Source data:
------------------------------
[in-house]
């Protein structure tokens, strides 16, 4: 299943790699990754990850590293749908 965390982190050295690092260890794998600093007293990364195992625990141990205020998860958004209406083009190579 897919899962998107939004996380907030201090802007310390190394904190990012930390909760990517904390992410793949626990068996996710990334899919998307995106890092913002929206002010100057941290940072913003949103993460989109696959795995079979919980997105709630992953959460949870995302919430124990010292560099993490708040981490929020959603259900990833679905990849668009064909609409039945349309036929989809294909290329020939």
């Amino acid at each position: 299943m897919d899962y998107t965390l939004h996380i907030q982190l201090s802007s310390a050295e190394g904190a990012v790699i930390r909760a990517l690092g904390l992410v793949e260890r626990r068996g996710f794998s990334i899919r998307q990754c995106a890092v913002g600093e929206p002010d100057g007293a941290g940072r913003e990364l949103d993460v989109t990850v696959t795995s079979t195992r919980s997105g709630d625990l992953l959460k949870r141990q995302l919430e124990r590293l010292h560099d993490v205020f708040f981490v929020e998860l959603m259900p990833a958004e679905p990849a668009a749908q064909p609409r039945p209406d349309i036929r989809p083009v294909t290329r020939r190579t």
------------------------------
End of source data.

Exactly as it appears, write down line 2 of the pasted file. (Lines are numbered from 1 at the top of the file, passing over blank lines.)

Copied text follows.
């Protein structure tokens, strides 16, 4: 299943790699990754990850590293749908 965390982190050295690092260890794998600093007293990364195992625990141990205020998860958004209406083009190579 897919899962998107939004996380907030201090802007310390190394904190990012930390909760990517904390992410793949626990068996996710990334899919998307995106890092913002929206002010100057941290940072913003949103993460989109696959795995079979919980997105709630992953959460949870995302919430124990010292560099993490708040981490929020959603259900990833679905990849668009064909609409039945349309036929989809294909290329020939």